8. Evaluation of poly(90% biscyanopropyl/10% cyanopropylphenyl siloxane) capillary columns for the gas chromatographic quantification of trans fatty acids in non-hydrogenated vegetable oils.

    PubMed

    Delmonte, Pierluigi

    2016-08-19

    Current gas chromatographic (GC) methods for the analysis of fatty acids (FA) were optimized primarily for the quantification of the trans 18:1 FAs (18:1 tFAs) produced during the partial hydrogenation of fats and oils. Recent regulatory action regarding the application of partial hydrogenation in the processing of edible fats and oils may reshape the FA composition of these products. The higher content in 18:3 tFAs compared to 18:1 tFAs of most refined non-hydrogenated vegetable oils (RNHVO), and the challenge in their quantification applying current methods, suggest the need for new methodologies. This manuscript describes a simple GC method for the analysis of FAs in RNHVOs utilizing a 100m (0.25mm I.D.) capillary column coated with poly(90% biscyanopropyl/10% cyanopropylphenyl siloxane) (90% BCS). The optimization of the chromatographic conditions and the detection of co-eluting compounds were carried out by applying comprehensive two dimensional gas chromatography with online reduction (GC-OR×GC). Results showed that 90% BCS capillary columns operated at the elution temperature of 162°C provide the separation of the 18:1, 18:2 and 18:3 tFAs, contained in RNHVOs, from other components. A minor constituent of Canola oil, 16:3n-3, partially co-eluted with trans-18:1 FAMEs. This simple GC method showed the ability to measure trans-fat in RNHVOs at the level of 0.5g/100g, providing comparable quantitative results to the more complex GC×GC methodology. PMID:27470095

  9. Numerical investigation of gas separation in T-junction

    NASA Astrophysics Data System (ADS)

    Pao, William; Hashim, Fakhruldin M.; Ming, Low Huei

    2015-05-01

    T-junctions are commonly used in distributing two-phase flow by piping networks especially in oil and gas industries. Understanding the behavior of two-phase flow through a T-junction is very important as it has significant effect on the operation, maintenance and efficiency of the components downstream from the junction. The objective of this paper is to determine the effect of ratio of side arm to main arm diameters, initial inlet gas saturation and gas density variation on passive separation performance in T-junction. Via computational fluid dynamics tool, preliminary investigation found that separation efficiency is proportional to diameter ratio in between 0.5-0.75. Beyond diameter ratio 0.75, there is a flattening of separation efficiency. The change of fraction of gas taken off is inversely proportional to initial inlet gas saturation and the trend is almost inversely linear for diameter ratio 0.5. Beyond that, the relationship between initial inlet gas saturation and separation efficiency exhibits mild non-linearity behavior. For diameter ratios 0.75-1.0, the fraction of gas taken off is almost similar as far as the initial gas saturation is concerned. Gas density affects phase separation efficiency when the initial gas saturation is low. Interestingly, the effects of the inlet flow velocity and gravity distribution is almost negligible relative to the mass split ratio, side to main arm diameter ratio, initial gas saturation and density differential.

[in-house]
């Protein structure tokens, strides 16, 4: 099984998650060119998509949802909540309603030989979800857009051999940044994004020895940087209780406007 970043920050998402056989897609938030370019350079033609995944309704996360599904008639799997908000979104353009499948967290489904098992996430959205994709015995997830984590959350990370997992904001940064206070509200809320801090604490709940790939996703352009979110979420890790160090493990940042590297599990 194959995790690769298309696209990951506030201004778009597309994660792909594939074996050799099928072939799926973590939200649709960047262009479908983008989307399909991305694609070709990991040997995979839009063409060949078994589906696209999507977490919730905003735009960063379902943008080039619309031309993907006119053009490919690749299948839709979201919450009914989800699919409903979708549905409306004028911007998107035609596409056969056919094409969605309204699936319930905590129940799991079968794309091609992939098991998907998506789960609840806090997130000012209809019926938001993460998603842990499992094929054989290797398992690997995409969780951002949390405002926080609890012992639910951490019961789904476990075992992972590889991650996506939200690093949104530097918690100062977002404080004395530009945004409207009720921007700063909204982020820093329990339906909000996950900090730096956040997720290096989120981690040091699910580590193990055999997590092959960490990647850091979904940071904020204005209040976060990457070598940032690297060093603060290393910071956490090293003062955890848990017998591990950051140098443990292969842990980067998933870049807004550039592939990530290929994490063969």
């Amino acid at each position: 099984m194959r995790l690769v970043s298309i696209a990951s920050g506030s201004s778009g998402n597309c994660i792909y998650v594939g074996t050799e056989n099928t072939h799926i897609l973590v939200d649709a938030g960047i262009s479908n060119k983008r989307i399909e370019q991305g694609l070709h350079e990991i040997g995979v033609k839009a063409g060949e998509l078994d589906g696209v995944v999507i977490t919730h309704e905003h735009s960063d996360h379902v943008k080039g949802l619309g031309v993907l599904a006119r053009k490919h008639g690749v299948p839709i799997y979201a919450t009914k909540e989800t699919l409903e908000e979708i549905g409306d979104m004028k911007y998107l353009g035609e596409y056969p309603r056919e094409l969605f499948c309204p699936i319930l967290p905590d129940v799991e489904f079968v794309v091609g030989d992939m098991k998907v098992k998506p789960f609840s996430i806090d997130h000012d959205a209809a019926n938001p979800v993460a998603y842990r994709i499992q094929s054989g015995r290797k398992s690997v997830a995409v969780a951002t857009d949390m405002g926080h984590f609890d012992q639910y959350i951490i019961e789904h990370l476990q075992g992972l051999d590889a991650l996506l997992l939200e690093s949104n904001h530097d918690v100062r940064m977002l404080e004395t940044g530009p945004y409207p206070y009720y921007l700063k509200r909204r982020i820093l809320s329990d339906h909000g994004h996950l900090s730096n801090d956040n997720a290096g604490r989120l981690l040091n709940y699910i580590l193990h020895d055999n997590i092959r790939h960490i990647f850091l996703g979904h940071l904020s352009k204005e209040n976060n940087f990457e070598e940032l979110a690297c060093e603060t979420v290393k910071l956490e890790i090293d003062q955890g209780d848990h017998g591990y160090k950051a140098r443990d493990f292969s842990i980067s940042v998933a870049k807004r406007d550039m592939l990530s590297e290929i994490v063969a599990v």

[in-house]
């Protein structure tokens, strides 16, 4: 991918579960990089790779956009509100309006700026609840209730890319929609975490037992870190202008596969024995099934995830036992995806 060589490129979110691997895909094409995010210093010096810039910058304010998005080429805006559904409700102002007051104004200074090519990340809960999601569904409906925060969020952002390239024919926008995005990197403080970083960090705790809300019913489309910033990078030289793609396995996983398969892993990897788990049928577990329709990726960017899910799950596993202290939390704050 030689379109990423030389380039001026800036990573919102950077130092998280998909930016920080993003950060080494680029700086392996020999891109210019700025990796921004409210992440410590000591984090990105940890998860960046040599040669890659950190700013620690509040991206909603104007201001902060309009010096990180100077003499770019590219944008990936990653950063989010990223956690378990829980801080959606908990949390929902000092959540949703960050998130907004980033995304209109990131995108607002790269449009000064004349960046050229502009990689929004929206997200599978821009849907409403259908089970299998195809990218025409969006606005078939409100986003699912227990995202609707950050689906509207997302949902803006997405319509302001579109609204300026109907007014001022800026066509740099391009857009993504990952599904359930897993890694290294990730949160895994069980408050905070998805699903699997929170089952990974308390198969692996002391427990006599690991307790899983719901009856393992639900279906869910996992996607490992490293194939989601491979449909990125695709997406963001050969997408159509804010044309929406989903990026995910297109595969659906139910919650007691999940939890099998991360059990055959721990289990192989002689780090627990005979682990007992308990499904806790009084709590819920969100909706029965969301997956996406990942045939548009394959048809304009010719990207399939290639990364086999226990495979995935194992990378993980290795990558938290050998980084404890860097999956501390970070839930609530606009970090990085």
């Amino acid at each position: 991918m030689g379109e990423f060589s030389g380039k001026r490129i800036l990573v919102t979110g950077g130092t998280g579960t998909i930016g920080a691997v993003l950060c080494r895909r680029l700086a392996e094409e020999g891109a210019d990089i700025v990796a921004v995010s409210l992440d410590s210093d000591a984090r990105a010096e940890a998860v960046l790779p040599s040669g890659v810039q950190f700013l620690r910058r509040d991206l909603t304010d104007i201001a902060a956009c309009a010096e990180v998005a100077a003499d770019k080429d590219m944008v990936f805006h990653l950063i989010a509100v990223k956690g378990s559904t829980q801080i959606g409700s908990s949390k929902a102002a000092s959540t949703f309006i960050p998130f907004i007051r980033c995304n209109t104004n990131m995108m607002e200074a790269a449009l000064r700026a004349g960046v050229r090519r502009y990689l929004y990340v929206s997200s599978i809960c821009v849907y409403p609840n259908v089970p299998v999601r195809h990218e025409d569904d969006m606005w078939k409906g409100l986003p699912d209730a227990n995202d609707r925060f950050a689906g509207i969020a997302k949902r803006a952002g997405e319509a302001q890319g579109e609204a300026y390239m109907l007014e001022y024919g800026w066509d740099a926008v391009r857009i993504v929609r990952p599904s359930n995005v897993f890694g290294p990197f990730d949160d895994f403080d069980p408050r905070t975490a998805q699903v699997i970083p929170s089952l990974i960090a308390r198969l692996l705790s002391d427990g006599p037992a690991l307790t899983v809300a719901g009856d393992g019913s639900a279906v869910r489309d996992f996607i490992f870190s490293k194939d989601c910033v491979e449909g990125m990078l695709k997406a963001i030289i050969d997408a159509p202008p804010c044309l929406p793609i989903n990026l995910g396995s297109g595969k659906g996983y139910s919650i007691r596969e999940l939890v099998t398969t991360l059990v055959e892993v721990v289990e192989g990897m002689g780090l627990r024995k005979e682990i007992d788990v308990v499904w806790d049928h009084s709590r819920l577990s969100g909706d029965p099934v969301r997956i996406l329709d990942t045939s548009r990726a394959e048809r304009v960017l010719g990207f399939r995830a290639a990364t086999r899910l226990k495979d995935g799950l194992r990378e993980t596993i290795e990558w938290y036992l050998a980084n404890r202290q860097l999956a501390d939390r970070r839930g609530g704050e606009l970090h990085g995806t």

10. High-temperature separation with polymer-coated fiber in packed capillary gas chromatography.

    PubMed

    Saito, Yoshihiro; Ogawa, Mitsuhiro; Imaizumi, Motohiro; Ban, Kazuhiro; Abe, Akira; Takeichi, Tsutomu; Wada, Hiroo; Jinno, Kiyokatsu

    2005-06-01

    High-temperature gas chromatographic separation of several synthetic polymer mixtures with Dexsil-coated fiber-packed columns was studied. A bundle of heat-resistant filaments, Zylon, was longitudinally packed into a short metal capillary, followed by the conventional coating process with Dexsil 300 material. Prior to the packing process the metal capillary was deactivated by the formation of a silica layer. The typical size of the resulting column was 0.3-mm i.d., 0.5-mm o.d., 1-m length, and packed with about 170 filaments of the Dexsil-coated Zylon. The column temperature could be elevated up to 450 degrees C owing to the good thermal stability of the fiber, Dexsil coating, and metal capillary; furthermore, this allowed the separation of low-volatile compounds to be studied.

  11. High-temperature separation with polymer-coated fiber in packed capillary gas chromatography.

    PubMed

    Saito, Yoshihiro; Ogawa, Mitsuhiro; Imaizumi, Motohiro; Ban, Kazuhiro; Abe, Akira; Takeichi, Tsutomu; Wada, Hiroo; Jinno, Kiyokatsu

    2005-06-01

    High-temperature gas chromatographic separation of several synthetic polymer mixtures with Dexsil-coated fiber-packed columns was studied. A bundle of heat-resistant filaments, Zylon, was longitudinally packed into a short metal capillary, followed by the conventional coating process with Dexsil 300 material. Prior to the packing process the metal capillary was deactivated by the formation of a silica layer. The typical size of the resulting column was 0.3-mm i.d., 0.5-mm o.d., 1-m length, and packed with about 170 filaments of the Dexsil-coated Zylon. The column temperature could be elevated up to 450 degrees C owing to the good thermal stability of the fiber, Dexsil coating, and metal capillary; furthermore, this allowed the separation of low-volatile compounds to be studied. PMID:15933854